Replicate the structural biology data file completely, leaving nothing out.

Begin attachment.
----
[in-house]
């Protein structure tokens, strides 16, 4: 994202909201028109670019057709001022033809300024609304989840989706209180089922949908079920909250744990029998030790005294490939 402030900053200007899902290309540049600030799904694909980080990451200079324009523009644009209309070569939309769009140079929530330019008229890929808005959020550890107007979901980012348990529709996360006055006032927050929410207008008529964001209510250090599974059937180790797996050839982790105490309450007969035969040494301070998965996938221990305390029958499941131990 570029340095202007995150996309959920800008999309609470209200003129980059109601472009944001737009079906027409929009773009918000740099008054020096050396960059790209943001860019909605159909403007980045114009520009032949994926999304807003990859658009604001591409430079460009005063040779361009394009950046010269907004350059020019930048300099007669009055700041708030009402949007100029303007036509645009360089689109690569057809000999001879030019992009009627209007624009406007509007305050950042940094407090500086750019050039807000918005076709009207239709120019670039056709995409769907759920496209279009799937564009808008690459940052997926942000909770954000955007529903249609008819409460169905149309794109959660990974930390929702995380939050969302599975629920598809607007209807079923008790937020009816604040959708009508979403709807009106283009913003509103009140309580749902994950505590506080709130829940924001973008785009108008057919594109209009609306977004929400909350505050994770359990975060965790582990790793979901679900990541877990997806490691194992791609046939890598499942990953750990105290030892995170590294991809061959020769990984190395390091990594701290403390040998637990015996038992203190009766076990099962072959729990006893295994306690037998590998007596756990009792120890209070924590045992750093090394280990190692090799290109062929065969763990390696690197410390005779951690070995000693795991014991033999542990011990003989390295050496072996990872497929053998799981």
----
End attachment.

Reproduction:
[in-house]
């Protein structure tokens, strides 16, 4: 994202909201028109670019057709001022033809300024609304989840989706209180089922949908079920909250744990029998030790005294490939 402030900053200007899902290309540049600030799904694909980080990451200079324009523009644009209309070569939309769009140079929530330019008229890929808005959020550890107007979901980012348990529709996360006055006032927050929410207008008529964001209510250090599974059937180790797996050839982790105490309450007969035969040494301070998965996938221990305390029958499941131990 570029340095202007995150996309959920800008999309609470209200003129980059109601472009944001737009079906027409929009773009918000740099008054020096050396960059790209943001860019909605159909403007980045114009520009032949994926999304807003990859658009604001591409430079460009005063040779361009394009950046010269907004350059020019930048300099007669009055700041708030009402949007100029303007036509645009360089689109690569057809000999001879030019992009009627209007624009406007509007305050950042940094407090500086750019050039807000918005076709009207239709120019670039056709995409769907759920496209279009799937564009808008690459940052997926942000909770954000955007529903249609008819409460169905149309794109959660990974930390929702995380939050969302599975629920598809607007209807079923008790937020009816604040959708009508979403709807009106283009913003509103009140309580749902994950505590506080709130829940924001973008785009108008057919594109209009609306977004929400909350505050994770359990975060965790582990790793979901679900990541877990997806490691194992791609046939890598499942990953750990105290030892995170590294991809061959020769990984190395390091990594701290403390040998637990015996038992203190009766076990099962072959729990006893295994306690037998590998007596756990009792120890209070924590045992750093090394280990190692090799290109062929065969763990390696690197410390005779951690070995000693795991014991033999542990011990003989390295050496072996990872497929053998799981």